For many years, doctors have struggled to understand what causes chronic fatigue syndrome, a disorder in which sufferers feel extreme exhaustion for no apparent reason even when they get plenty of rest. A study published in the journal Microbiome in April 2017 suggests that gut bacteria could be to blame for the symptoms of CFS.
When researchers looked at the gut bacteria of people with CFS, they noticed something that could prove significant in understanding the condition: people with CFS often have very different gut bacteria profiles compared to healthy people. Specifically, those suffering from CFS have higher levels of certain bacteria and lower levels of other types of bacteria than healthy people.
Researchers also found that CFS often occurs alongside irritable bowel syndrome, a disorder that presents as abdominal pain and sometimes constipation or diarrhea with no obvious cause. Between 35 and 90 percent of people with CFS have some IBS symptoms.
To understand the differences between gut bacteria in CFS sufferers with and without IBS, researchers looked at stool samples from 50 people with CFS. Almost half of this group also had IBS. They also looked at 50 stool samples from healthy people.
Researchers discovered that people with both CFS and IBS have high levels of Alistipes, a type of bacteria commonly found in the gut. These patients also have low levels of Faecalibacterium. On the other hand, people who have CFS but not IBS have high levels of a different type of bacteria, known as Bacteroides, as well as low levels of Bacteroides vulgatus.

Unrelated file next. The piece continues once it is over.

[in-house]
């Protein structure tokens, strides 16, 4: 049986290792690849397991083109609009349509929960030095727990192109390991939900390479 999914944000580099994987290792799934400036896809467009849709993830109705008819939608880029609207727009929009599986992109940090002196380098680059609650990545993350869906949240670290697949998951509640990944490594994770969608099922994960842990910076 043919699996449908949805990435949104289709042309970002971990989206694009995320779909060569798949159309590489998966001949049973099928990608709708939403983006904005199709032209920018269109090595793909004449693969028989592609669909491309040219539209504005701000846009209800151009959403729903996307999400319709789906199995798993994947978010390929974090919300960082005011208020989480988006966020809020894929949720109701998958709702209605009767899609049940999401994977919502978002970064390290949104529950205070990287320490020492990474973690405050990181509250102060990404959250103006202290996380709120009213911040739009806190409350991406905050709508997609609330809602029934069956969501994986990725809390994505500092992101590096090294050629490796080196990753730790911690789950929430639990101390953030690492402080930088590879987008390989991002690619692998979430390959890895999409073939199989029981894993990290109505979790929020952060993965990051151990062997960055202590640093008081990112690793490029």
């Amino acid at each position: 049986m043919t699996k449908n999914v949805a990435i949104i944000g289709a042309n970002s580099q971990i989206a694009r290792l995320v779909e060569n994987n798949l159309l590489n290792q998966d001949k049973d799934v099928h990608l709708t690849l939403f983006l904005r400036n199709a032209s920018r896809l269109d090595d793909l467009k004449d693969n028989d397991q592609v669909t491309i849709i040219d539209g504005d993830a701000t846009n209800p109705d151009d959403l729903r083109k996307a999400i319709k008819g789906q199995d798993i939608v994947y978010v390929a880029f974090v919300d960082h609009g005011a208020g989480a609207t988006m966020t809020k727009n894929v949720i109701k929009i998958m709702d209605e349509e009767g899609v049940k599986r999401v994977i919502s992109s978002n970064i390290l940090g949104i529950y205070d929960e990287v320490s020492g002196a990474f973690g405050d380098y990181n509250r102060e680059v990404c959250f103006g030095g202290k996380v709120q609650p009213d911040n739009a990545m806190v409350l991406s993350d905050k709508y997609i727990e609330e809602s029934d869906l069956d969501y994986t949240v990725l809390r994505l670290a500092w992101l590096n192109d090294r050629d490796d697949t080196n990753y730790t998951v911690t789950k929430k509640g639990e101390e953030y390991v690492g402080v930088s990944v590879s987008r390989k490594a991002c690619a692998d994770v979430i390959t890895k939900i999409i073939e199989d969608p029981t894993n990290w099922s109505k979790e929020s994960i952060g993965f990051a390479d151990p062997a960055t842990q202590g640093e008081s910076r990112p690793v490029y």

Researchers think that these differences in gut bacteria could be significant. Previous studies have shown that gut bacteria can affect the immune and central nervous systems, so it's possible that bacterial imbalances in the gut could be causing the extreme fatigue experienced by people with CFS. However, the reverse could also be true, researchers say — changes in gut bacteria are due to chronic fatigue syndrome.
The 2017 study doesn't give any hint about how people with CFS or IBS ended up with different levels of gut bacteria compared to healthy people. However, previous research on mice suggests that diet has a big effect on gut bacteria. If researchers can work out how the guts of people with CFS react to specific dietary changes, this might open up another possible avenue for treating the condition.
Scientific studies over the last few years have revealed that gut bacteria are incredibly important for human health. Thanks to recent research into the gut bacteria profiles of people with chronic fatigue syndrome, scientists may one day be able develop diagnostic tools and effective treatments for this debilitating condition. It may even be possible to develop treatments for CFS and IBS that involve altering the levels of bacteria in the gut.
Photo courtesy of naturalhomecures at Flickr.com
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